Biotechnology describes how we can gain understanding of biological processes and explores how they can be exploited for beneficial and commercial purposes. It is a dynamic field that combines biology, chemistry, genetics, and engineering to drive innovation and address global challenges.

On this year’s CAO, students can now apply to the new four-year Level 8, Bachelor of Science honours degree in Biotechnology at Technological University (TU) Dublin, under the code TU889.

Bioreactor, used in the Technological University Dublin labs.

The course

The course was developed as a result of industry needs and a demand in the market, according to Dr Gemma Kinsella, head of food science and industrial biotechnology.

“Biotechnology is a growing area, in terms of the global market,” says Gemma. “There’s a lot of industrial need to develop new products, new technologies, new processes and new microorganisms.

Dr Gemma Kinsella, head of food science and industrial biotechnology.

“We’re trying to produce an industry- ready graduate to meet these challenges, to hit the ground running on developing technologies and products.”

The programme is structured to equip students with the foundations in biological sciences, bioprocessing and bioeconomy.

“Students will get a flavour of different industrial applications of biotechnology, which includes agri-food and agricultural biotechnology, but also biopharmaceutical and environmental applications,” she says.

Entry requirements

As this is a new course, it is hard to know what points will be required for students hoping to secure their place. The known entry requirements can be viewed on the TU Dublin website; see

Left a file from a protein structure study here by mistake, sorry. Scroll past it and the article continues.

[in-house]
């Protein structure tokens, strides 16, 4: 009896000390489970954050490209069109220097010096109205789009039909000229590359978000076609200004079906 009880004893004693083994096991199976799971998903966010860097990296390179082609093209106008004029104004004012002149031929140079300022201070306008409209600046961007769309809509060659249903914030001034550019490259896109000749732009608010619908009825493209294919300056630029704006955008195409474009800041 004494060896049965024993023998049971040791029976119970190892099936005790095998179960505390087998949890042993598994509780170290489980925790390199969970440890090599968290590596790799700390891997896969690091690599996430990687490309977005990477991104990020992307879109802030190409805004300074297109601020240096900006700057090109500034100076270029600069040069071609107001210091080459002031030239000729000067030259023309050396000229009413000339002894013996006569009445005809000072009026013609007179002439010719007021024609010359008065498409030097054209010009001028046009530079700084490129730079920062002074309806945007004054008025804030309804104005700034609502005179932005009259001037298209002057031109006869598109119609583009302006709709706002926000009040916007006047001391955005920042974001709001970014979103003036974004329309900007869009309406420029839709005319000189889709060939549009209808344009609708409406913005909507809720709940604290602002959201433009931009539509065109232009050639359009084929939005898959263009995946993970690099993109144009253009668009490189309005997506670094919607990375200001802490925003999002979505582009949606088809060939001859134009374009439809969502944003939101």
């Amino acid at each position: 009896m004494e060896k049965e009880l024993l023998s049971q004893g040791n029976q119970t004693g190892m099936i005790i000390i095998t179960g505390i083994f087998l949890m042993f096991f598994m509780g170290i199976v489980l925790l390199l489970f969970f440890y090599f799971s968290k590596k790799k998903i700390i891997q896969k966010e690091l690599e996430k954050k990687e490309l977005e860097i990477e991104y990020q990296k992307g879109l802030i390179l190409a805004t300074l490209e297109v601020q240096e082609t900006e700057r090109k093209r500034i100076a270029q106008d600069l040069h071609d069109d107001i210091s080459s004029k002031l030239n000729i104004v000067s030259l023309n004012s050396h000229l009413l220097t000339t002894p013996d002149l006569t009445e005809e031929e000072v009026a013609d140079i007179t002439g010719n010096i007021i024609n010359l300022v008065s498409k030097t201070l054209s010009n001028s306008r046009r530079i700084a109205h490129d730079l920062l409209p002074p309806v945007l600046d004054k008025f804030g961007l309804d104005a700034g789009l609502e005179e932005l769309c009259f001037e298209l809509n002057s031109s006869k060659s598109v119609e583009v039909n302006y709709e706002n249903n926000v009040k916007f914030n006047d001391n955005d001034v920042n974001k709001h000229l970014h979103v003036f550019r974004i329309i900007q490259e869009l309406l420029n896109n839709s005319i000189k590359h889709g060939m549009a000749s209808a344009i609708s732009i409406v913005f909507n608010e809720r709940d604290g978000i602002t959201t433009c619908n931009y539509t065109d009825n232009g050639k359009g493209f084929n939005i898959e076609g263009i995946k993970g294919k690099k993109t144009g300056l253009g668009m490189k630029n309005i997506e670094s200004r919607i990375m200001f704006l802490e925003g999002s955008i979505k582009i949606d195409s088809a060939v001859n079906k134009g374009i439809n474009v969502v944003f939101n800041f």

About the course

There is a maximum of 32 places on offer in the intake of the course for September, which will be ran on the TU Dublin, Grangegorman campus.

Students can choose to study abroad for a semester or a year, where they will undertake a work placement or project.

Some of the modules across the four years include:

•(Bio)Pharmaceutical industry regulatory affairs

•Structural biochemistry for food and pharmaceuticals

•Biochemical transformations

•Molecular biotechnology

•Computational biotechnology

•Advanced analysis techniques for food, beverage, biopharma

•Immunology and diagnostics

A unique aspect to this course is it is run through the School of Food Science and Environmental Health, which as a result leverages the environmental and agri-food piece.

“The bioeconomy is an emerging area. From a global market point of view, it is expected to double in the next five years

in terms of the market and industrial involvement, so it is a really interesting area for students to get involved in,” says Gemma.

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